Tom Willander's strong second half has made him a lock for first round in 2023 NHL Draft
Tom Willander, a smooth-moving Swedish defenceman who started the year as a fringe first-round pick, has now seen his stock explode to the point that he's a lock for the first, if not the top 15 picks.
He had some buzz but not a lot, and that’s because countryman Axel Sandin Pellikka was stealing all of the helium.
During the 5 Nations tournament in November, he was one of, if not the best skating defencemen there. His speed with the puck was on display, and he was noticeable on almost every shift.
One thing Willander has to work on is the occasional risky pass. He will try a few of those in tight games, but that’s something he can correct with experience. It may be the one reason that he wasn’t mentioned in the top defenseman early on, and maybe the other is, he’s not a high-octane offensive player. Does that keep him out of the top-15? I can’t answer that currently, but if there’s a run-on defenceman that could change for sure.
“I have to work on my offensive game. It’s a little bit behind my defensive capabilities,” Willander acknowledged.
If that offense blossoms his hard wrist shot will be his go-to shot. It’s very good, and that’s something that could enhance his overall game if he starts to use it more.
Willander is coming off of a solid season at Rögle BK with their J20 team, with 25 points in 39 regular season contests, along with another four in six playoff games. I wondered how he ended the season so strongly, and it made me start to think about his training and what that means for his game.
Seeing Willander do his vertical jump made me realize where some of that explosiveness in his skating comes from. This was new to me, but it was just the same old good news to this Swedish rearguard.
“Usually when I get tested I do really well,” he mentioned. “A bit of everything changed in my game since the five nations. I gained experience, I played a lot of games. I made better decisions. I would say, mainly my offensive game. That improved this season.”
When I told him I noticed he wasn’t shooting enough and maybe he was passing too much. he replied, “True. He gave short, thoughtful answers at times during the interview, but this one sufficed.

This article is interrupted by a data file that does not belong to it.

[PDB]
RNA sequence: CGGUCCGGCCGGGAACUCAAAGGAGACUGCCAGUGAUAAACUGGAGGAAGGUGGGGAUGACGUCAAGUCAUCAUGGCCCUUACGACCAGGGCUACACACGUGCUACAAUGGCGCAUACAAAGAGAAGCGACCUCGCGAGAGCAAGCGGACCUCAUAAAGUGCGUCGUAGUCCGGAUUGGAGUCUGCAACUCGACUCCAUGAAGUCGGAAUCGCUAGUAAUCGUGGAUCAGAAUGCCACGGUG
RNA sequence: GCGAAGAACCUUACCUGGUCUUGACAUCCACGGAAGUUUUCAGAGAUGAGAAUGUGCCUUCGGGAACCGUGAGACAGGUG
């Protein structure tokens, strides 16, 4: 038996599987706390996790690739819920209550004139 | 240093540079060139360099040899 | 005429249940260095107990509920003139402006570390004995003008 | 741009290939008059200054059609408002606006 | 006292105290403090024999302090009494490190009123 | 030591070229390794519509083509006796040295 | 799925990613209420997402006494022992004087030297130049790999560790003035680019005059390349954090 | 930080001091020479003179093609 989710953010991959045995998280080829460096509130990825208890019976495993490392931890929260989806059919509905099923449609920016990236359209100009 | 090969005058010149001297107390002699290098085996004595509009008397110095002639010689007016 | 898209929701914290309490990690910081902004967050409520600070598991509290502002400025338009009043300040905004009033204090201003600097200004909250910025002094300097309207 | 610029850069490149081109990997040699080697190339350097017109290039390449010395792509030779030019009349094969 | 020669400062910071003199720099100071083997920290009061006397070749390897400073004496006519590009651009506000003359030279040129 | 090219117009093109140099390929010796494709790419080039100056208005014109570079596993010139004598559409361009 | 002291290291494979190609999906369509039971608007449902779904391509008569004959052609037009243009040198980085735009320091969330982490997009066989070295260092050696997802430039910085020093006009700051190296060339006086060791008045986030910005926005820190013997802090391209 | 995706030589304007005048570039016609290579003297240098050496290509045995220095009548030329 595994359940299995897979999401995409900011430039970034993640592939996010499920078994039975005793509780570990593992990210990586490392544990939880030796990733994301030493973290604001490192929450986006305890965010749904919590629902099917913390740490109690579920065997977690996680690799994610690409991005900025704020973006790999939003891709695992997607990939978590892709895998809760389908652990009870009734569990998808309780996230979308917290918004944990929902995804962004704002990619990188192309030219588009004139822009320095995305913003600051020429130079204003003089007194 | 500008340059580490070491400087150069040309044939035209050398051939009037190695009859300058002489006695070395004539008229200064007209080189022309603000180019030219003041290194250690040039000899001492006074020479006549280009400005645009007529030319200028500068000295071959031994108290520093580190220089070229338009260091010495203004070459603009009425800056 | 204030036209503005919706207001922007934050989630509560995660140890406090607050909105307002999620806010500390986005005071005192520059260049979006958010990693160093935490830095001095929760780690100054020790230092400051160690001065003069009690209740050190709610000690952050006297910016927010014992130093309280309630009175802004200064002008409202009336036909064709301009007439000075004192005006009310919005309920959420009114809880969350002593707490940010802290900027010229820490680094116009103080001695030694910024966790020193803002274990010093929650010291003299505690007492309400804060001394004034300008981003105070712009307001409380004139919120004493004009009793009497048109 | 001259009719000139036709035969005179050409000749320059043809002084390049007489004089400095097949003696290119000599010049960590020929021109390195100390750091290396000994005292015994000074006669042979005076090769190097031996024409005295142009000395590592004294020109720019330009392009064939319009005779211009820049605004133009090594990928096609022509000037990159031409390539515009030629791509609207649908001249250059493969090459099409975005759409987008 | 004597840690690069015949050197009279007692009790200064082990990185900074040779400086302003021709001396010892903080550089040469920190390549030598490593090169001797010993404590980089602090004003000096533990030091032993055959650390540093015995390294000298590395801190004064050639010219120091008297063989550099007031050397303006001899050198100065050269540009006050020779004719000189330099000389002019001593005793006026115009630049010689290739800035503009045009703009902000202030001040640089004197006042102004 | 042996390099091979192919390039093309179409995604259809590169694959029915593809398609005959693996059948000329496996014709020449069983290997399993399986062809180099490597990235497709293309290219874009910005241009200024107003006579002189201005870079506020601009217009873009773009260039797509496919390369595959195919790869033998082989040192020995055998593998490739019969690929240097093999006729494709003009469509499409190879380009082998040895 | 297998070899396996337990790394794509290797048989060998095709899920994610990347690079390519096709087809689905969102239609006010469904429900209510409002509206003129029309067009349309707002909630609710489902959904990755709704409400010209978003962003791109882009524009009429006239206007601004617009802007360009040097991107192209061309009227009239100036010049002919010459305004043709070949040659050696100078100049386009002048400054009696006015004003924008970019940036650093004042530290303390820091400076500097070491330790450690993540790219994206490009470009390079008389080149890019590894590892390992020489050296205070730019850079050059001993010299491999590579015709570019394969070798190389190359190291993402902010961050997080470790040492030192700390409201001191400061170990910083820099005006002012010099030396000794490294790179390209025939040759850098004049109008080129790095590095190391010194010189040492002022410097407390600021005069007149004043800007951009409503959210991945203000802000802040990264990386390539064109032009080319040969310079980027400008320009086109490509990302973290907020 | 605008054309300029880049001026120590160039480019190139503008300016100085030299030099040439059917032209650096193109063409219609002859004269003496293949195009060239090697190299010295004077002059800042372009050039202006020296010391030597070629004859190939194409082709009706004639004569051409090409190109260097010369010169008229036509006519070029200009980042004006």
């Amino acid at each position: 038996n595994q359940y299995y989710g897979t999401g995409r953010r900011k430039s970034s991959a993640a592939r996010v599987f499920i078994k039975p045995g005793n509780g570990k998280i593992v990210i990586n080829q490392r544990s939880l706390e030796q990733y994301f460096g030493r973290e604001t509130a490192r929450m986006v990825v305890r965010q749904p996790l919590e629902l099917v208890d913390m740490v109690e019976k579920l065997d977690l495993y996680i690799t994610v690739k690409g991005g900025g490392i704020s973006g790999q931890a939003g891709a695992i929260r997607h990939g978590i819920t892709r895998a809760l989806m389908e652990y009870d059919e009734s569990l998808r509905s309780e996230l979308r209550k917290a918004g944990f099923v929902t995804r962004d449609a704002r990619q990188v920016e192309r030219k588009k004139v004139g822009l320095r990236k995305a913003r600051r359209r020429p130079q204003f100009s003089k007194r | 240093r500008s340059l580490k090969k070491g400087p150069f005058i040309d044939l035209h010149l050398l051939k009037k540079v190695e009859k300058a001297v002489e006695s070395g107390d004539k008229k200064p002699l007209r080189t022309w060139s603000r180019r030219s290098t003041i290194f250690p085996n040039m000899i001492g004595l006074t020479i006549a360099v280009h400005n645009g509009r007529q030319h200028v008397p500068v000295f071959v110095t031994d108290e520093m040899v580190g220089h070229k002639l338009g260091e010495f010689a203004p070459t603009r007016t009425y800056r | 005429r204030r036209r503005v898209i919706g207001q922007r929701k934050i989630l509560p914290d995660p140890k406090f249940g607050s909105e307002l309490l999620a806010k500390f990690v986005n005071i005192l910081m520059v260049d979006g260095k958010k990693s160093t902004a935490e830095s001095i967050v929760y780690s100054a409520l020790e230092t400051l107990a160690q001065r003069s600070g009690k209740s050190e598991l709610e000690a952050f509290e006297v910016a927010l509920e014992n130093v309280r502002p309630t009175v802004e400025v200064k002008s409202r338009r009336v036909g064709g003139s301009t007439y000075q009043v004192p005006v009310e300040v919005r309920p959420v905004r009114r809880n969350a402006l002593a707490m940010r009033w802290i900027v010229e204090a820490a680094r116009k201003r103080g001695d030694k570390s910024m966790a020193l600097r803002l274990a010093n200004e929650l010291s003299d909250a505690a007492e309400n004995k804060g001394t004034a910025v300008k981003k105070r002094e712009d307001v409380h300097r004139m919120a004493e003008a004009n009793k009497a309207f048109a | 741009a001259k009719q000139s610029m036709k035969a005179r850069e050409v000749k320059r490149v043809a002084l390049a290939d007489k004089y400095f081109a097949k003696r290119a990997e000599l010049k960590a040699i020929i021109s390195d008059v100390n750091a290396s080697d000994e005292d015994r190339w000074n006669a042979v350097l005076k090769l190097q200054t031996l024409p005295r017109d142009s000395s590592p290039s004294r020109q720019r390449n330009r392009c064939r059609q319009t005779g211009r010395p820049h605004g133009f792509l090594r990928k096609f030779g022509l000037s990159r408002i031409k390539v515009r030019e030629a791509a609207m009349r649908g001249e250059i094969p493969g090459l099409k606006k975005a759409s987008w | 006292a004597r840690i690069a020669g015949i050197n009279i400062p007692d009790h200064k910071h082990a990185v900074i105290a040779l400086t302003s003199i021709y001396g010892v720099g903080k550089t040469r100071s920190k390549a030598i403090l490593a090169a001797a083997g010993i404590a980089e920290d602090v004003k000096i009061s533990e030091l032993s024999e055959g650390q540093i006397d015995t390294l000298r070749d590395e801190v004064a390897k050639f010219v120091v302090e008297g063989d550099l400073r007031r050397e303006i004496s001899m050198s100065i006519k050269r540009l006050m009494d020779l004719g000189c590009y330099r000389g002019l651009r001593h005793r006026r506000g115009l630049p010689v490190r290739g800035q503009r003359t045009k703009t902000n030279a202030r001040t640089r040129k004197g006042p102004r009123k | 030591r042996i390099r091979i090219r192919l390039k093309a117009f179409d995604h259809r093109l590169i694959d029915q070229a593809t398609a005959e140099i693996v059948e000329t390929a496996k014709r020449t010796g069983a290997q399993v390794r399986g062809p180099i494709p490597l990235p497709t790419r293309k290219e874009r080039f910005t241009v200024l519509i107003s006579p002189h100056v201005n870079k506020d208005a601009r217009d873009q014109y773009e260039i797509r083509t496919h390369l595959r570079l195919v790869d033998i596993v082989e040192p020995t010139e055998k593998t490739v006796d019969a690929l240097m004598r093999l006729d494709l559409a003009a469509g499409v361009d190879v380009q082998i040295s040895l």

I brought up that maybe he needed to be more selfish. He pondered that and answered, “a little bit. I’d say being able to take offensive chances. Get it to the net. I have a lot of teammates that do good work there.”
The U18s were a massive boon to his stick. His ability was on full display, and it was going to be a chance to leave a great impression on the scouts, who would eventually report back that Willander was better than they originally thought.
“I’d say it probably did well for me,” Willander stated. “For me, I feel that it was a result of me putting in all that work this season. I just battled.”
When he said 30 teams spoke to him at the NHL combine, I knew his draft stock had changed. It hit me that pretty much every team wanted him, and there would be one that might step up earlier than I previously thought.
Willander will attend Boston University next season and then talked about a few of his future teammates.
“I know a few of like (Lane0 Hutson. He’s a great player for sure. I look forward to meeting him and seeing how he plays up close. I know Macklin Celebrini, he will be drafted next year. He’s supposed to be really good. I played against him and thought he did really well in the U18s, so that’s going to be fun for sure,” Willander said with some extra excitement.
Taking some time away from the rink is important to him.
“When I do take time off in the summer, I get back home and hang out with childhood friends. Just to get away from the hockey part. I do like golfing, and basketball is fun too,” Willander said.
This summer is important for him to get ready for his NCAA debut.
“I want to build up more strength. Obviously, work on the explosive parts of skating. Getting that explosive parts in the legs. Also building size and strength. I’ll do this back at home,” said Willander.
Sandin Pellikka got a lot of attention at the Combine but did mention what was special about Willander.
“Willander is a great skater.”
Then Willander talked about his national team teammate.
“We’re quite different as players. He’s a bit more offensively skilled than me. I think I have the upper hand in the d-zone and a bit more of a complete player,” Willander surmised. “I feel like I make quick defensive reads. I feel like I see what the other team will do. I feel like I read the passes quite well. All top players have a competition. But we’re great teammates as well. On the ice.”
Willander's physical game is on point.
“I’d say strong. Mainly around the boards,” Willander divulged. “I feel like I am very competitive and will win a lot of puck battles.”
Willander sees a lot of his game in a top-line Dallas Stars defenseman. I don’t think it’s apples to apples, but there are some similarities for sure.
“I really like how Miro Heiskanen plays. His two-way game is really good. He’s strong with his skating I feel like his transition game is super good. Not too flashy but very effective in the offensive zone,” Willander added.
At this point, everybody knows that the Toronto Maple Leafs show a hockey video to the prospects in their interview sessions and then stop the footage and have the player tell them what happens next. Willander’s response was the smartest I’ve heard since they started doing that. It was impressive.
“The screen only shows so much.”
That resonated with me because he has great vision and wanted to see everything that was going on. That’s what he does in games, and then he reacts accordingly. So the Leafs should use a bigger screen. Willander is on to something.